Full-face, the definition of a helmet 

    The full-face is the ultimate helmet, a type worn by professional MotoGP™ riders, but also by bike and scooter riders who want maximum protection. The main advantage of the full-face lies in its structure, the shell having no gaps other than the visor opening. The development of the shell materials (carbon and composite fibers) has further reduced its weight, so as to not to bear down on the rider's neck, to the benefit of safety and comfort.  

    Studying shells in the wind tunnel has led to increasingly compact and aerodynamic solutions. Aerodynamics is an important aspect for anyone who makes wide-ranging use of the bike, and not only for those who race on track. A helmet with advanced aerodynamics will offer less air resistance, for a smoother ride with less rustling and vibration, and greater comfort at higher speeds. And their sporty style - this too influenced by aerodynamic research - makes them aesthetically attractive and aggressive. 


    Modular for comfort and practicality 

    Created about forty years ago to meet the needs of touring riders and travelers, the modular helmet is highly appreciated and continues to evolve. The ability to open and close the visor and chinguard is a clear advantage in terms of its versatility. But don’t think that the presence of an opening mechanism will disproportionately increase the overall helmet weight. There are some modular helmets with carbon fiber shells that weigh less than many full-face helmets. 

    The chinguard can be opened when stationary and on warmer days, or even just to be able to talk and communicate with a travel companion. This type of helmet is equipped with an internal sun visor, convenient when on a long journey as the rider does not have to stop to put on or remove sunglasses depending on the light conditions.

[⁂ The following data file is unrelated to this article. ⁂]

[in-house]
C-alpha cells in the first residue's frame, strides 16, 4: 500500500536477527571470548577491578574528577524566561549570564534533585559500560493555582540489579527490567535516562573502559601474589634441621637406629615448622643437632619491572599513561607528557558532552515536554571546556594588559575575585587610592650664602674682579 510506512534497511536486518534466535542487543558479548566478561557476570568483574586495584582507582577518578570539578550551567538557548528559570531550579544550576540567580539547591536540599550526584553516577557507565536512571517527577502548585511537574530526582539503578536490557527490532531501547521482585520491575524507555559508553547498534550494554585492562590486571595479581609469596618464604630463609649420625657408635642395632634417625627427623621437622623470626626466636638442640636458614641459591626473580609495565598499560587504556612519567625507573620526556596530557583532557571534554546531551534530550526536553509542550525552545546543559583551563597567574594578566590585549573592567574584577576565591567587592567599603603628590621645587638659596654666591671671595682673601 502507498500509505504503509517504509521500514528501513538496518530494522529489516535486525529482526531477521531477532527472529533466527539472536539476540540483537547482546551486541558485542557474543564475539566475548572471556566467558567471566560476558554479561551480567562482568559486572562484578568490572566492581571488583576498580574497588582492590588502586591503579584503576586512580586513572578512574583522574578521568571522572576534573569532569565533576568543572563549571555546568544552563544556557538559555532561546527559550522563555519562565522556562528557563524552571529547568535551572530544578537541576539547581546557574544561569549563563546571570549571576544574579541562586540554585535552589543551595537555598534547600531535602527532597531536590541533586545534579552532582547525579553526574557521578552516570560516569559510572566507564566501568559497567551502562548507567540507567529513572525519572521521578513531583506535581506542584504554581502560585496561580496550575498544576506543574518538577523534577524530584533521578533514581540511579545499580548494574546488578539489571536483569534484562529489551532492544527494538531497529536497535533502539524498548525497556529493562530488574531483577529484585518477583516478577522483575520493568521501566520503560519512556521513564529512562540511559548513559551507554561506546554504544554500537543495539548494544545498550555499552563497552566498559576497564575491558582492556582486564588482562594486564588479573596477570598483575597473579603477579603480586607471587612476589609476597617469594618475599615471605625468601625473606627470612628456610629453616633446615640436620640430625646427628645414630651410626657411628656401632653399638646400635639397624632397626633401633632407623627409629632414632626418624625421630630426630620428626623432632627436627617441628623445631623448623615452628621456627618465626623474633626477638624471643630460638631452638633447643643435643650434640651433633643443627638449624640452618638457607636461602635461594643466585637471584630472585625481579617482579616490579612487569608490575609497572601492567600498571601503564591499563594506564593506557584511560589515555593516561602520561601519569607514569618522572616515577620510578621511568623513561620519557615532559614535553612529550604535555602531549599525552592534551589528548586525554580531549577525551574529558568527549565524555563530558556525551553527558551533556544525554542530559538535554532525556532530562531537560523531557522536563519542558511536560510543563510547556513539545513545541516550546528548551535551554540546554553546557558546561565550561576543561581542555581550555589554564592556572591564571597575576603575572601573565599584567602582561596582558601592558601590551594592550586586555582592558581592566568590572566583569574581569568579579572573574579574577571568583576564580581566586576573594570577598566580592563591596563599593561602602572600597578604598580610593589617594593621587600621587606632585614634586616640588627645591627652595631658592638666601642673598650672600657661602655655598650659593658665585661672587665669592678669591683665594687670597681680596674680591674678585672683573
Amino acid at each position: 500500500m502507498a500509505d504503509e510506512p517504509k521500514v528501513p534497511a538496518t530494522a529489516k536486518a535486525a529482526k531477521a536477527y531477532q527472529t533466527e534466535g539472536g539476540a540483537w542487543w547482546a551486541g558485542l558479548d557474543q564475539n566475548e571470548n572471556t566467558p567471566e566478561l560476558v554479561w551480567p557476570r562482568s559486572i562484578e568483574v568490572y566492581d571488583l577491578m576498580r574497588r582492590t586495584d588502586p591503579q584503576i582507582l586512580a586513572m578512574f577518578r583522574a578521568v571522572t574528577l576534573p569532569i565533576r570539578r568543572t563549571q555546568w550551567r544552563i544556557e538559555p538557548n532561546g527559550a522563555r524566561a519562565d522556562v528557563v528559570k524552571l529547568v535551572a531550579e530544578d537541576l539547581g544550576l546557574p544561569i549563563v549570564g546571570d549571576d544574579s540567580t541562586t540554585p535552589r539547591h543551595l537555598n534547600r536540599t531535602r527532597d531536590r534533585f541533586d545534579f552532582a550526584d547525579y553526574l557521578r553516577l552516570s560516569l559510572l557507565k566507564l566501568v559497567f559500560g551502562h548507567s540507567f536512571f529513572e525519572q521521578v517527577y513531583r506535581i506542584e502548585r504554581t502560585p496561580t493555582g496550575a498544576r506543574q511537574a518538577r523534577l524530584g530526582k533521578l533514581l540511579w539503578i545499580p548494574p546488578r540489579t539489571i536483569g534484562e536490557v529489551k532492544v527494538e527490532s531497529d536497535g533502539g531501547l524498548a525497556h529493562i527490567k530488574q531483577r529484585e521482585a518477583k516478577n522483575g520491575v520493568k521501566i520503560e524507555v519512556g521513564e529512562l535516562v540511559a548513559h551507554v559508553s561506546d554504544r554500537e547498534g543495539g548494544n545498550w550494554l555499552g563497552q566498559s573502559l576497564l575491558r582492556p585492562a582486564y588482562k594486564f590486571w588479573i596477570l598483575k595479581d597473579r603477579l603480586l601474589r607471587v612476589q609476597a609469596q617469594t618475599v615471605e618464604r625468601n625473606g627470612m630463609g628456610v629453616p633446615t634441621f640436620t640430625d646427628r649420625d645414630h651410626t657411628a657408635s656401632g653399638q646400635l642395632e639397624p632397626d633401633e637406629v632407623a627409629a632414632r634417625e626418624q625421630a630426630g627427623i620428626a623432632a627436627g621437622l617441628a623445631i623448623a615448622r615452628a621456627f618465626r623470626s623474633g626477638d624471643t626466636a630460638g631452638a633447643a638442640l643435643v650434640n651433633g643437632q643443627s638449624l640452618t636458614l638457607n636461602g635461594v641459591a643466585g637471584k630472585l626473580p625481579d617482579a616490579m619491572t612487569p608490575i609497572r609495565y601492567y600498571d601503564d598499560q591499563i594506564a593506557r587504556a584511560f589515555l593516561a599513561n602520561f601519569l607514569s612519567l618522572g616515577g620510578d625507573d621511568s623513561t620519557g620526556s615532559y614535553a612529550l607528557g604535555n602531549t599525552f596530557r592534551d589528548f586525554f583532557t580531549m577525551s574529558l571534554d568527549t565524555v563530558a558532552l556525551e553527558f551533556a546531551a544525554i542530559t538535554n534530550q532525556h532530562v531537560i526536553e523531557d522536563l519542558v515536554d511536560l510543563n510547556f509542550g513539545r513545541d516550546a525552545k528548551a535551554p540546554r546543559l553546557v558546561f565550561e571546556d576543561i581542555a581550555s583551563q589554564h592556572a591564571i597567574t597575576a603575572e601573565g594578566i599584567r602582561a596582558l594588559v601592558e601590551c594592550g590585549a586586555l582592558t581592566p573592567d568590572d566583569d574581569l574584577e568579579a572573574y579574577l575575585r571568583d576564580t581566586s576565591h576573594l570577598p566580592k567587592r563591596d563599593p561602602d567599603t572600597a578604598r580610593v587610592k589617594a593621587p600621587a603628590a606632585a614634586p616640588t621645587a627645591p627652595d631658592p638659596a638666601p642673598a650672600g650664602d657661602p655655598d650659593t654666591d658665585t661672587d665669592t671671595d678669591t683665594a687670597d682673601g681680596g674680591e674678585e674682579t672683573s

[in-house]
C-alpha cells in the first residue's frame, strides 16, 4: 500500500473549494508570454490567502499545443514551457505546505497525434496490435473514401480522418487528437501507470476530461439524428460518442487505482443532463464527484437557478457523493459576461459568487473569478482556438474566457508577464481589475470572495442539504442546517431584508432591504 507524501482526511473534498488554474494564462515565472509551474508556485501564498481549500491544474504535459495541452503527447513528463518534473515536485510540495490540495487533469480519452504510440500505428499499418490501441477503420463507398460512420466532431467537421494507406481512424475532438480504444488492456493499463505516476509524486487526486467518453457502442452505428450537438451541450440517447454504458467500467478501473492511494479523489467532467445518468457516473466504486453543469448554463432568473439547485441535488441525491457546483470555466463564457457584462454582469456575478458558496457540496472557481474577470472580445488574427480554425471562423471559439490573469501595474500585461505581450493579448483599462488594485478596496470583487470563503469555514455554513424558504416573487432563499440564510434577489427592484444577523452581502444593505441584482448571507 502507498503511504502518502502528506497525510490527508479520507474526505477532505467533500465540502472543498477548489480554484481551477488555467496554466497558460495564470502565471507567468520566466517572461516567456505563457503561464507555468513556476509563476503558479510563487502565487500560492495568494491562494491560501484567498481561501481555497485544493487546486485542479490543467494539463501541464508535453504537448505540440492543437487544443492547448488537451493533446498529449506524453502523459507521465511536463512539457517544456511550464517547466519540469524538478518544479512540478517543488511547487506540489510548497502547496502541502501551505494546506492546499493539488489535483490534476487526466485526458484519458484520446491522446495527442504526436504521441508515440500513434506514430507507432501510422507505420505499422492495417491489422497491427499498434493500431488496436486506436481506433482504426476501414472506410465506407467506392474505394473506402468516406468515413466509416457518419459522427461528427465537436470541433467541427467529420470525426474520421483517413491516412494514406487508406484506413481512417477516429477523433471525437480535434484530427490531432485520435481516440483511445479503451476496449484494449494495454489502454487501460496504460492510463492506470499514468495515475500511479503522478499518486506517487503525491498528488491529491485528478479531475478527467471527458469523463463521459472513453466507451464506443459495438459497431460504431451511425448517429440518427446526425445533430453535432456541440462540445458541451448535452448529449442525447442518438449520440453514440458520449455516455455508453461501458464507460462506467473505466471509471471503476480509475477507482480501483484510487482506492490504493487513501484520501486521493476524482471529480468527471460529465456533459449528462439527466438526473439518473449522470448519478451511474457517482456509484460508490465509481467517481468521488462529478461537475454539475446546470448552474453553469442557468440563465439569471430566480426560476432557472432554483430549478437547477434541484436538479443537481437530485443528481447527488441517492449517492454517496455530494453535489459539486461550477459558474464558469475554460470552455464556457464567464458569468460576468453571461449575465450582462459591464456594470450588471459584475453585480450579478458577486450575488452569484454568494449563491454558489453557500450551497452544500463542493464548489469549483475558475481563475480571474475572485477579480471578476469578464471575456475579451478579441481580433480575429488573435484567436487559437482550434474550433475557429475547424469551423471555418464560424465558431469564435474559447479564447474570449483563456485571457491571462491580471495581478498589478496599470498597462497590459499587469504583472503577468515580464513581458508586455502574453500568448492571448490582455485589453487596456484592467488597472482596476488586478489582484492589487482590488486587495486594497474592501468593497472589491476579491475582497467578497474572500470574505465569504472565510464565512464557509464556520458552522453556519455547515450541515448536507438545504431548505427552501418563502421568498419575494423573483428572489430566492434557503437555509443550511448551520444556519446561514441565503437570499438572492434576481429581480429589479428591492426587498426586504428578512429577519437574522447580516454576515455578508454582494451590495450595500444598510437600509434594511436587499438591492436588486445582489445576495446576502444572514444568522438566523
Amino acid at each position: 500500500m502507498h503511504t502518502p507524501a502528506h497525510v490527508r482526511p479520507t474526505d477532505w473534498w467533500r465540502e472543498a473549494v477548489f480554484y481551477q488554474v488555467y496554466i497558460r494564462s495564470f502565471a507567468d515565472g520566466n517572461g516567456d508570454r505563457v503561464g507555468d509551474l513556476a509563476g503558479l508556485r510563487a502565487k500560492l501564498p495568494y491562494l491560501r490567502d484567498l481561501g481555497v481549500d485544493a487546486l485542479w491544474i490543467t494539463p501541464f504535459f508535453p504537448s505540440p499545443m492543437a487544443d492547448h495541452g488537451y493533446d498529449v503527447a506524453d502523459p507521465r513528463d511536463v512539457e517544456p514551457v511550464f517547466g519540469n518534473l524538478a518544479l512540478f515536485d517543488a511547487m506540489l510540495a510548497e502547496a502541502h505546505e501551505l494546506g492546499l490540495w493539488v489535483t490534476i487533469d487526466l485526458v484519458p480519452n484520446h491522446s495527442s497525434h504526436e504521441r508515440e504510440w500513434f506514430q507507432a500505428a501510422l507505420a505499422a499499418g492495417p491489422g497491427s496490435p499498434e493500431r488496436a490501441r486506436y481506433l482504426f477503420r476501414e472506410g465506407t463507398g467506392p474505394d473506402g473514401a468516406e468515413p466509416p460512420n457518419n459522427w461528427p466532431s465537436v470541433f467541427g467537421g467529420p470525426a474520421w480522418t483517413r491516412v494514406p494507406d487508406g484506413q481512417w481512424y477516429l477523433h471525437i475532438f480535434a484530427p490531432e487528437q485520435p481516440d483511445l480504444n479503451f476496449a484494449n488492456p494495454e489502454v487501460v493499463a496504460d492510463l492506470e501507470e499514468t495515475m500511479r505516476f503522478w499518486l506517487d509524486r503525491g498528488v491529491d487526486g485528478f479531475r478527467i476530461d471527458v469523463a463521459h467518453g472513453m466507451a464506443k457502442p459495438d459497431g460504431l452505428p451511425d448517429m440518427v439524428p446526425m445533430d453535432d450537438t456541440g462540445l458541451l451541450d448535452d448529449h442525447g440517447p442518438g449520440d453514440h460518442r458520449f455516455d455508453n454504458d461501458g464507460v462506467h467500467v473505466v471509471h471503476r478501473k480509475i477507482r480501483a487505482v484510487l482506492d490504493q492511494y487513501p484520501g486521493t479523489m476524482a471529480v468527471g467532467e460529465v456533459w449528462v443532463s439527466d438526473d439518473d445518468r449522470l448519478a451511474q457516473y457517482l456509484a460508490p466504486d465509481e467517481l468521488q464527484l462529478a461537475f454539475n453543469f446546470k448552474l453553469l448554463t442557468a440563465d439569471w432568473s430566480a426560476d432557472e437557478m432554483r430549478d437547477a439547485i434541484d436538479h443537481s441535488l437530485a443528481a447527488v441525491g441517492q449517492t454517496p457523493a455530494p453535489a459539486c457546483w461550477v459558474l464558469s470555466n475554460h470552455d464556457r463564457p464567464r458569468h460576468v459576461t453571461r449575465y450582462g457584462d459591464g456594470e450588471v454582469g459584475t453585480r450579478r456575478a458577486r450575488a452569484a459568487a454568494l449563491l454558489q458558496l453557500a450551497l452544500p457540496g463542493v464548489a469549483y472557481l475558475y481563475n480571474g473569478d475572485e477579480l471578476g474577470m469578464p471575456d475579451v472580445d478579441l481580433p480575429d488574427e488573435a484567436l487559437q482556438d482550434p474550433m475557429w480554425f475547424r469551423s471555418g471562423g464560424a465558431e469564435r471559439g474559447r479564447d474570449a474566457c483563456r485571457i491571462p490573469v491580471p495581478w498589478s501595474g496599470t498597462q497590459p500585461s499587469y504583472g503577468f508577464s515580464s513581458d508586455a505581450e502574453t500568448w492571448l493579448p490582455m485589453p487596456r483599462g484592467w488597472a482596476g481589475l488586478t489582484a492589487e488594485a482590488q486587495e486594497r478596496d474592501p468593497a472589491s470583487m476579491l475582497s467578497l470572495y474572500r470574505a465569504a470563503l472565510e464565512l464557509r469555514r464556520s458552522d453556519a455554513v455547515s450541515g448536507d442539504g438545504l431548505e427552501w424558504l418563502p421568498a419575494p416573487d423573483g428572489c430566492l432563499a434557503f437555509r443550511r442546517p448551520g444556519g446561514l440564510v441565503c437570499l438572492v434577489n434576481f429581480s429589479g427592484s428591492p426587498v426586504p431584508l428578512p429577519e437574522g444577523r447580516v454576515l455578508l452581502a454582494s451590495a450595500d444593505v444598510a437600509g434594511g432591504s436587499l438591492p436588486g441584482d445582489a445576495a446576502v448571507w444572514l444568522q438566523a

Designed for long distances, modular helmets focus particularly on comfort, both in terms of practicality and acoustic comfort. They offer good soundproofing, reducing the rumble that can result from turbulence when traveling at motorway speed. It is important that the interior is made of high-quality fabrics that quickly remove moisture from the rider’s head.  

    AGV helmets of this type also stand out for the presence of a reversible crown pad in two materials, with one side in Shalimar material, which is warmer and suitable for winter, and the other in Ritmo, a cooler, summer fabric.  


    Adventure, for unlimited exploration 

    The growing popularity of maxi enduro and adventure bikes means that road riders are now increasingly likely to indulge in light off-road riding and exploration far from the asphalt. And so this kind of helmet has also grown in popularity. Technically, it is similar to a full-face model with its single-piece shell, but it has its own solutions derived from off-road disciplines, such as the removable peak that protects from both the sun and mud and branches during extreme off-road use.  

    The adventure helmet is also more versatile than any other solution. In practice, it is a helmet that offers four configurations, depending on whether or not the rider uses the peak, and considering the fact that the visor can be removed and replaced by a pair of MX goggles. Its customizable character makes it suitable for different bikes, as well as different uses, breaking the boundary that ties it to maxi enduros alone. In short, it’s a faithful friend in all situations and with any kind of bike. 


    Whether you’re looking for maximum performance, race-inspired style, comfort and practicality when traveling or in the city, or a helmet with an adventurous attitude, the important thing is to make a conscious choice and to be aware of the key points and essential characteristics to consider when purchasing a helmet.